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student working with manufacturing tools

Manufacturing Technologies

Why Choose the Manufacturing Technologies Program?

The manufacturing field is always changing with new technology and state of the art machinery. Students discover how quickly and efficiently they will be able to design and build parts using Mastercam, Solid Works and CATIA, finding that using math and computers there are limitless opportunities at their fingertips for what they can make out of a chunk of metal. Our Manufacturing Technologies program prepares students to use conventional machine tools, computerized machine systems and metals to produce precision parts for machinery. Students gain the math and computer skills, as well as the hands-on experience, needed to step into a workforce in need of qualified workers. If you enjoy math, working with machines and making things, this might be the program and career path for you.

Training includes preparing and operating conventional machine tools and CNC machines, blueprint reading, shop math, precision measuring and more.
How Long It Takes:

Manufacturing Technologies Degree: 6-7 Quarters

CNC Programmer/CATIA Certificate: 3 Quarters

Machinist Apprentice Certificate: 4 Quarters

Machinist Helper Certificate: 2 Quarters

All program lengths are estimates and are not guarantees.


Potential Careers


Median annual pay in Washington:

$45,000 per year

Full Career Details

Career Pathway


This is not a guarantee of employment or a certain wage. Full career data available at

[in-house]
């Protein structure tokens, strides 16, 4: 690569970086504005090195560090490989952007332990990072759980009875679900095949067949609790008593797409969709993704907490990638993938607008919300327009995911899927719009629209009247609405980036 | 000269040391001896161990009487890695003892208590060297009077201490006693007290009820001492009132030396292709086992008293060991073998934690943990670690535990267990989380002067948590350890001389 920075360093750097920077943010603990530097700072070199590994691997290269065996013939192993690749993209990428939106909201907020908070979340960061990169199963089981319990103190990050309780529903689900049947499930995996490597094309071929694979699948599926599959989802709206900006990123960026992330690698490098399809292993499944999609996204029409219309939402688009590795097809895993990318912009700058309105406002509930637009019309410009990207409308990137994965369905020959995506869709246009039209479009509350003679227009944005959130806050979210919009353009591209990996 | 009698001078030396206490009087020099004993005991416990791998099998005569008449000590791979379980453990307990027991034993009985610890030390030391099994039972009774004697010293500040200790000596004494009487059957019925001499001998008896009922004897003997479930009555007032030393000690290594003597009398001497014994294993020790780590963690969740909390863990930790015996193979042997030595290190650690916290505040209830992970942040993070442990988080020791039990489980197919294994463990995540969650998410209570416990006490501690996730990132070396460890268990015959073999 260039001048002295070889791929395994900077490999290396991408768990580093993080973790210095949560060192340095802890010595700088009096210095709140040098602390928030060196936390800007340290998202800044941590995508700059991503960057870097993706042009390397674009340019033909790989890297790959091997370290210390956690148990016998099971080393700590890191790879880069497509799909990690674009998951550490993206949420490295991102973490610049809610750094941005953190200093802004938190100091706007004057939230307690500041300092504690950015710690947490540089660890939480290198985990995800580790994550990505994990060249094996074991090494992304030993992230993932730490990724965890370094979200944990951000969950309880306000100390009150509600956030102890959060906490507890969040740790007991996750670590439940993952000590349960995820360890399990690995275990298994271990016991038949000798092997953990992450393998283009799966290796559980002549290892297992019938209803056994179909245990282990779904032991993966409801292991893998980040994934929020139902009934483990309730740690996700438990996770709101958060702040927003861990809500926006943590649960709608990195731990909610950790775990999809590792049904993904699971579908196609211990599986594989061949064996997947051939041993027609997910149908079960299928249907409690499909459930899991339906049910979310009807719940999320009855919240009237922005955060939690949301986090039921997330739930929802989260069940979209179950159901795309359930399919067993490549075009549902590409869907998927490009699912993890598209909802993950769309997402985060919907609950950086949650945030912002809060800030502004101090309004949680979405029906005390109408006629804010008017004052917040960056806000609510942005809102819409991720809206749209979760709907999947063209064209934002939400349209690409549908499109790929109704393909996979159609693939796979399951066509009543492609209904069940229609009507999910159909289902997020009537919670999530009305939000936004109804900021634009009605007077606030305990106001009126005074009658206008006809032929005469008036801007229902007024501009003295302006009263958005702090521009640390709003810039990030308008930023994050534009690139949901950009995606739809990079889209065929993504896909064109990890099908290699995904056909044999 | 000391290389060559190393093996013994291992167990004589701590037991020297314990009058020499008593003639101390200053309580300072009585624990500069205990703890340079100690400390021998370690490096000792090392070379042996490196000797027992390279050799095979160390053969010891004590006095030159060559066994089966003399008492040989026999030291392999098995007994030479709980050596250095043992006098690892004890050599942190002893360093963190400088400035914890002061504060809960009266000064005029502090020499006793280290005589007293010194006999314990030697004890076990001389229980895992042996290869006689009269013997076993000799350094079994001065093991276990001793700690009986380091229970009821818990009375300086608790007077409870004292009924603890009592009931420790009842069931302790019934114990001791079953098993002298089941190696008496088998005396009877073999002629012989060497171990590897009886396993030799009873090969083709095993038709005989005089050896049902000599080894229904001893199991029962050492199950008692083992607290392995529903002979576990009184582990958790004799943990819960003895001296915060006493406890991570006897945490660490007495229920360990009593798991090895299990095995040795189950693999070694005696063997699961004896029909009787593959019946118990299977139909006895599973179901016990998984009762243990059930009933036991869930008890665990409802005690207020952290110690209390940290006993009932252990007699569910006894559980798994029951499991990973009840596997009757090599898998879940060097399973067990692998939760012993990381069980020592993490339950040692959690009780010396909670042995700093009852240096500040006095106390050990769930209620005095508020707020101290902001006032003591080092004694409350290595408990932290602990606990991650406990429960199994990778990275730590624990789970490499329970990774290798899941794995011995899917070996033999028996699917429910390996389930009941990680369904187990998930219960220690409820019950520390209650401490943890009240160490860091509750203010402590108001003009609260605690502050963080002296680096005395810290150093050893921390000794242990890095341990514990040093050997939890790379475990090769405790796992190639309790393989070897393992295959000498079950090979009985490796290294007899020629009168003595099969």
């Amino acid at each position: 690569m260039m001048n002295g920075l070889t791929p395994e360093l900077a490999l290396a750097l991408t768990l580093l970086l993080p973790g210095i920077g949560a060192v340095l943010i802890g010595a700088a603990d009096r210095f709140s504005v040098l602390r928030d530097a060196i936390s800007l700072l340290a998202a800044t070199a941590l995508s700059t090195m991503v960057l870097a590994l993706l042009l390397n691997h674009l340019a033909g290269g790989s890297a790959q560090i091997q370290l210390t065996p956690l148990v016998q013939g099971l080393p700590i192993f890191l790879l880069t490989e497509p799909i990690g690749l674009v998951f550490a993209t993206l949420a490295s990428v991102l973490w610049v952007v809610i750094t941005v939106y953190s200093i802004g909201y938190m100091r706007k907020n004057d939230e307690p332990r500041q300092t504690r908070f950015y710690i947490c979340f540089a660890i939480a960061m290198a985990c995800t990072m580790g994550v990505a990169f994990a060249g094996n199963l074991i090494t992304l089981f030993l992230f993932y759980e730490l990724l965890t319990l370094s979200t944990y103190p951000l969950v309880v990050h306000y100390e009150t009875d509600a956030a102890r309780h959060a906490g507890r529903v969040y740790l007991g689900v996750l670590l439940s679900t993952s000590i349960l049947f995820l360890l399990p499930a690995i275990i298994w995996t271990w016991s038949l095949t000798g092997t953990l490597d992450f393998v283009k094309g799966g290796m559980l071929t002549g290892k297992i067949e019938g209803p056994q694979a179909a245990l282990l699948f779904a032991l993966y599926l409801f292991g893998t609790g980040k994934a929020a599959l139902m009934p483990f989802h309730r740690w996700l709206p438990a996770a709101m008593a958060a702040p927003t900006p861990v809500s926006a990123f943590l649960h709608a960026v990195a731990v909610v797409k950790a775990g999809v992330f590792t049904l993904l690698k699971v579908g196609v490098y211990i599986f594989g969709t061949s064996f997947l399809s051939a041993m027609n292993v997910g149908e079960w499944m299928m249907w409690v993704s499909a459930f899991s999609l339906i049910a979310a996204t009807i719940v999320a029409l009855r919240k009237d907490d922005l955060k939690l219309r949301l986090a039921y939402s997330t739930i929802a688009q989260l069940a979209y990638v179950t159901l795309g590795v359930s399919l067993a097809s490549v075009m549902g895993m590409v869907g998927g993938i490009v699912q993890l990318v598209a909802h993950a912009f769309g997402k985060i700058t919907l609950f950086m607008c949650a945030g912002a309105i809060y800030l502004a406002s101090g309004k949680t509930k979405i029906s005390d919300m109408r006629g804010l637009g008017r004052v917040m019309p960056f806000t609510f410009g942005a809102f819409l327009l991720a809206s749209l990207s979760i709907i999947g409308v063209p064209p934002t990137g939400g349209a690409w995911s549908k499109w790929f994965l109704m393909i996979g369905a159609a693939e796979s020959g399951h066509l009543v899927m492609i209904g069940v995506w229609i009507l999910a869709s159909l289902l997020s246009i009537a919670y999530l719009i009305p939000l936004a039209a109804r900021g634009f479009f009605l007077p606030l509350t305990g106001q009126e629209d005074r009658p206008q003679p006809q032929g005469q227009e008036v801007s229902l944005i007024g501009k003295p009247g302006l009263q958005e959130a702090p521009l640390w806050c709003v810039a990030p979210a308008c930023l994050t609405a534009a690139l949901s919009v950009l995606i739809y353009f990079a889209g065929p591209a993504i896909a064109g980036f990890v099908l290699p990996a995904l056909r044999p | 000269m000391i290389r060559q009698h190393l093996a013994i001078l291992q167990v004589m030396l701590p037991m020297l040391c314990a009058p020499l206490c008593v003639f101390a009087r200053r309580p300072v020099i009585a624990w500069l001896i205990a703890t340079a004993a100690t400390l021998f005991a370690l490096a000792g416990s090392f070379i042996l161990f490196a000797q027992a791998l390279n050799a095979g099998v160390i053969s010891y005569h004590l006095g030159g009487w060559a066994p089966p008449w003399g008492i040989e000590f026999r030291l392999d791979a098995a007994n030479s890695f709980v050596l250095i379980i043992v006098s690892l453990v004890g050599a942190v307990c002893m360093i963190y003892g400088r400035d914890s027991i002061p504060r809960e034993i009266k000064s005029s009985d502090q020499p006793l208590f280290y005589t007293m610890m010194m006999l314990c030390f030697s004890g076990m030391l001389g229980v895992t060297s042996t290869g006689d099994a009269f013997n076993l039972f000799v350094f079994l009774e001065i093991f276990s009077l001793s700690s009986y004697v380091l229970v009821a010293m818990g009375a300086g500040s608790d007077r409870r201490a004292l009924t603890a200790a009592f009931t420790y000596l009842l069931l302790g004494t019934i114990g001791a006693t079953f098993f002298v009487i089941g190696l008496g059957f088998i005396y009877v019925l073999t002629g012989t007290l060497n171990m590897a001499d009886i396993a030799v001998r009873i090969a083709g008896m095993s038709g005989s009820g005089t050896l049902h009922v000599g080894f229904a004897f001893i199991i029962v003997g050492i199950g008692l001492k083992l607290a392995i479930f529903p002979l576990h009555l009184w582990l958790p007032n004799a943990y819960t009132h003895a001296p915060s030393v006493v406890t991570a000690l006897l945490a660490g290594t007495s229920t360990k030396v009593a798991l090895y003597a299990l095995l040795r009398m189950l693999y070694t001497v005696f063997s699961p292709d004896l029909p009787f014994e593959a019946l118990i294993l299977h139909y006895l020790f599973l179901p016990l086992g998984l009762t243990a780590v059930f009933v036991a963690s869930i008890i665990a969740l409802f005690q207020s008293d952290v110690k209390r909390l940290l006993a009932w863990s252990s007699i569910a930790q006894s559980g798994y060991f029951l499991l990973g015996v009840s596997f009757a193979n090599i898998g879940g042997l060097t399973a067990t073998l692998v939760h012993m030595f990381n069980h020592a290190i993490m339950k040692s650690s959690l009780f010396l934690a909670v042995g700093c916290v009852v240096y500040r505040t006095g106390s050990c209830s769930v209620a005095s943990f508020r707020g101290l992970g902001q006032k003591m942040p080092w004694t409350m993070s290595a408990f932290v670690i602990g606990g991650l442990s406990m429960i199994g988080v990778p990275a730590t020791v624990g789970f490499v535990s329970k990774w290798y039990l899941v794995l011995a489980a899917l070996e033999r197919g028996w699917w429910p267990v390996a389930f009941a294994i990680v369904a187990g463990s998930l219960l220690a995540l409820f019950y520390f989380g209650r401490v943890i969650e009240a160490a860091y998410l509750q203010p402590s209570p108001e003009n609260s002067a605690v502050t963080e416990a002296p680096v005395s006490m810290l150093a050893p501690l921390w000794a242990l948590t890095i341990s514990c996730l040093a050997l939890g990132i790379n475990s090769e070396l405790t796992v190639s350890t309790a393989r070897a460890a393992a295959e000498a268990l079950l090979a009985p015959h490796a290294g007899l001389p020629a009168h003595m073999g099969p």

Gainful Employment Data

Manufacturing Technologies Program Outcomes

Upon successful completion of the Manufacturing Technologies Program, students will:

  • Select materials necessary to plan and manufacture parts that meet essential customer specifications.
  • Evaluate work, analyze quality and generate recommendations for continuous improvement.
  • Communicate effectively and professionally both verbally and through written documents, including illustration.
  • Use time management skills to recommend improvements and create customer requirement using blueprint specifications.
  • Apply problem-solving and decision-making skills to overcome obstacles in completing objectives.
  • Utilize online training resources; apply knowledge to master task on project work pieces in the lab environment including safety in the workplace.

Meet Your Instructors

Ken Dam

Bldg 25, Rm 105



Manufacturing Technologies Program Information Sessions are hosted in Building 25, Room 105, at 3 p.m. on the second and fourth Wednesdays of the month. For more information and a complete schedule of session dates, click here.




Close up picture of metal step


Manufacturing Day Provides Hands-On Opportunities for Students


CPTC Computer Programming instructor Ken Meerdink leads a breakout session

A s one of Clover Park Technical College’s seven schools, Advanced Manufacturing is a key component of the college’s offerings. The college had the opportunity to showcase those programs at its annual Manufacturing Day event on Friday, Oct. 5, with 500 local high school students in attendance to learn about the possibilities of a career in manufacturing.

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CPTC Celebrates Manufacturing Day’s Cool Tech & Hot Careers


Two hundred local high school students had the chance to tour CPTC's Advanced Manufacturing labs during the college's Manufacturing Day celebration on Friday, Oct. 13.

Two hundred local high school students had the chance to tour CPTC's Advanced Manufacturing labs during the college's Manufacturing Day celebration on Friday, Oct. 13.

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Former Marine Forges Industry Connections, New Career in Manufacturing

U.S. Marine Corps veteran Jake Boushack is in his second quarter of the Manufacturing Technologies Program.

As Jake Boushack prepared to separate from service with the U.S. Marine Corps, the artilleryman researched employable fields in Washington state. Manufacturing caught his attention and Boushack found Clover Park Technical College offered the ideal program to prepare him for his post-military career.

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